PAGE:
Taggart Lake is reached after almost 2 kilometers on the path. Taggart Lake is the perfect location for a picnic lunch on the beach, with amazing views of the Tetons.
This trail can be hiked as an out-and-back or as a loop. On the way back to the trailhead, hiking in a counterclockwise loop provides new, breathtaking views.
Snake River Overlook
Head north on US-191 for about 20 miles until you reach the Snake River Overlook on the left side of the road.
When Ansel Adams captured the Teton Range with the Snake River winding through the forests, he made the Snake River Overlook famous. You can now admire the grandeur of these mountains by taking the same photo he did.
If you’re speeding, the overlook’s turnout is easy to miss because it’s on the highway. There are many other fun things to do in this area, so check out this itinerary if you want to do more.
The Cascade Canyon Trail is one of Grand Teton’s most popular hikes, and for good reason. It’s one of the most picturesque and quiet hikes in the country, with spectacular vistas of the Tetons, babbling Cascade Creek along the way, and wildflowers galore.
This hike begins at the Jenny Lake West Shore Boat Dock and requires transportation from the visitor center via the Jenny Lake Boat Shuttle. If you forego the boat shuttle, your hike will be 5 miles round trip.
You may climb to Hidden Falls and Inspiration Point from the boat dock, with the latter offering spectacular views of Jenny Lake. The trail then descends into the canyon, passing through the Teton Range’s Cathedral Group.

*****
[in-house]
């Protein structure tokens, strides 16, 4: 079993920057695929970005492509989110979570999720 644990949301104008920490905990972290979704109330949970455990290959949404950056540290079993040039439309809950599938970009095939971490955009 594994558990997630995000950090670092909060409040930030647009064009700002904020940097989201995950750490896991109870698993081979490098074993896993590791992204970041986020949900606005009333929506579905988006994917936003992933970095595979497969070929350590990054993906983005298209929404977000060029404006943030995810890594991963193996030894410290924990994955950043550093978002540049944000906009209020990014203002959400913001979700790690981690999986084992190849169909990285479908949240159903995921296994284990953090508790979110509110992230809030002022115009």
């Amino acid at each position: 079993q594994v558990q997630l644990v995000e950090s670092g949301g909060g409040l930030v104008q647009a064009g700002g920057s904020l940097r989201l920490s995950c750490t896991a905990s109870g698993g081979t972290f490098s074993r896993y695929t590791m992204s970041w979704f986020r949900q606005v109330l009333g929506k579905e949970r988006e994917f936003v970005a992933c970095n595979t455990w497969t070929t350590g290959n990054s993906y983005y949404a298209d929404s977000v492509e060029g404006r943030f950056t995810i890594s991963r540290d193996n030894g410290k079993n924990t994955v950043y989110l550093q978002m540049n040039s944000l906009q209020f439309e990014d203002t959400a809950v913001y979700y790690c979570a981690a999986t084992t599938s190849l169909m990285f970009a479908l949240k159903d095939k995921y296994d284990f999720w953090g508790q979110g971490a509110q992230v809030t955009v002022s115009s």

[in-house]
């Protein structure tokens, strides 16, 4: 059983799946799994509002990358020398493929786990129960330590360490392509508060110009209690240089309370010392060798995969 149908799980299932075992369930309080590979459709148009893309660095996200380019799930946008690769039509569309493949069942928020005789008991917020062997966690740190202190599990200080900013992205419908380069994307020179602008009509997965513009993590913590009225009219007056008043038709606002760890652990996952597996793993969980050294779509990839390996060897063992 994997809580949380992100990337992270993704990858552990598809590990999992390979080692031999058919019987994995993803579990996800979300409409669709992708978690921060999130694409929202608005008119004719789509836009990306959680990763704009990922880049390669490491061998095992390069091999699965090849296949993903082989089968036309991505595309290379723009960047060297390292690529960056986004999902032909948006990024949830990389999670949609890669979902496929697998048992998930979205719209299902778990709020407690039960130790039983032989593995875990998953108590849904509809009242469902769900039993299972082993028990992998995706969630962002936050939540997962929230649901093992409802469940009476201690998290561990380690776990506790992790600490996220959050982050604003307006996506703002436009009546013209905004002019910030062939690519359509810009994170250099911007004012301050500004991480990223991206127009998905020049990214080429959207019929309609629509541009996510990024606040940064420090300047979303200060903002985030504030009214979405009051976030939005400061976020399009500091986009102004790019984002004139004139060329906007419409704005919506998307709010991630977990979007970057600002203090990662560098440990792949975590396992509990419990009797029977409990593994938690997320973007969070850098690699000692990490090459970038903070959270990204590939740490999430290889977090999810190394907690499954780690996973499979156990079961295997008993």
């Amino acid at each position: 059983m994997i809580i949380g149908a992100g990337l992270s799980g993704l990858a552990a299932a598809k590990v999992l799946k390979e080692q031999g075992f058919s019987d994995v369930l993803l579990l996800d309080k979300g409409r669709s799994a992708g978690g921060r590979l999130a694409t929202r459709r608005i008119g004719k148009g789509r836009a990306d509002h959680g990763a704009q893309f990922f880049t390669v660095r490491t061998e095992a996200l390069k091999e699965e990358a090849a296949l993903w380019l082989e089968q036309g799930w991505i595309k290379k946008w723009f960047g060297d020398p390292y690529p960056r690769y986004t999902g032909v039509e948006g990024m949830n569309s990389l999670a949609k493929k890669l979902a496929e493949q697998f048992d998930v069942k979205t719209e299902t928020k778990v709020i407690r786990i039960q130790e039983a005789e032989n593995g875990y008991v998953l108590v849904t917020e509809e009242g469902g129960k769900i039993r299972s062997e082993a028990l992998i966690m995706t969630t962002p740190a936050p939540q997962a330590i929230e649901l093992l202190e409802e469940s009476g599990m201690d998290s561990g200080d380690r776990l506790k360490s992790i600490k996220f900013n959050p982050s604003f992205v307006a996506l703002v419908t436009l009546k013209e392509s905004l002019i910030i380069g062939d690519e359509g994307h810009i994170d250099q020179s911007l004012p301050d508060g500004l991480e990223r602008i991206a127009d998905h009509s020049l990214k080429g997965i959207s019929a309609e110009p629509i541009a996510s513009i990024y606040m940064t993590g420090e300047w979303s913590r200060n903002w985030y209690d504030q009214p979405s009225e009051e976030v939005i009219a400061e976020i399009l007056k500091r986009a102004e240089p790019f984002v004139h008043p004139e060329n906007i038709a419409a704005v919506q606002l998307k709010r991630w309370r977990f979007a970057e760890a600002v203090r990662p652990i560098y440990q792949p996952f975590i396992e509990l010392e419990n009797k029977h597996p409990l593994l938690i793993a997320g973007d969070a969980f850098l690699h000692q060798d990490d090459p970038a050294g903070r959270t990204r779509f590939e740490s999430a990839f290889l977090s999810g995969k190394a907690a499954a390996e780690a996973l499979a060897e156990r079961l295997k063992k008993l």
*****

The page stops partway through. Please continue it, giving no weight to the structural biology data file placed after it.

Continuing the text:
The hike through Cascade Canyon is long but reasonable at a 9 km round trip. While there is some height gain, most of it is used to get to Inspiration Point. Following that, the climb is relatively moderate.
The Cascade Canyon hike provides plenty of opportunities to see wildlife such as moose, bears, and pika, thanks to the Cascade Creek that runs parallel to the trail.
The trail eventually comes to an end at the Cascade Canyon Forks. Continue hiking for another 5 km round trip to Lake Solitude if you want to continue. Cascade Canyon is an out-and-back trail, making it simple to turn around. About 2 kilometers past Inspiration Point are the best views.
If you’re visiting Grand Teton National Park in October for a week or longer, make sure to stop by Blacktail Ponds Overlook. Spectacular views of the beautiful mountains are available at sunrise and sunset. These are also the best times to watch the local wildlife.
The overlook, which is located east of the Snake River, provides views of all five of the park’s wildlife habitats. Look west to the mountains, where marmots and pikas live on the frequently snow-covered high peaks. Black bears roam just below the tree line, among the massive lodgepole pines and other forest tree species.
Look around the overlook to the meadows. Elk and bison frequently migrate in herds through this area, nibbling on meadows. The sagebrush areas nearby offer scrubbier vegetation that antelope prefer. Finally, beavers are drawn to river wetlands, marshy areas, and ponds. Moose frequently visit for water, which is fitting considering the name of the nearby community of Moose. Set up for a long period to quietly look for animals with binoculars and refreshments.
The contrasts and shadows of the mountain range to the west are complemented by the early morning sunlight streaming on the wooden planks and peaked roof of the old farm building. This is one of the world’s most photographed barns.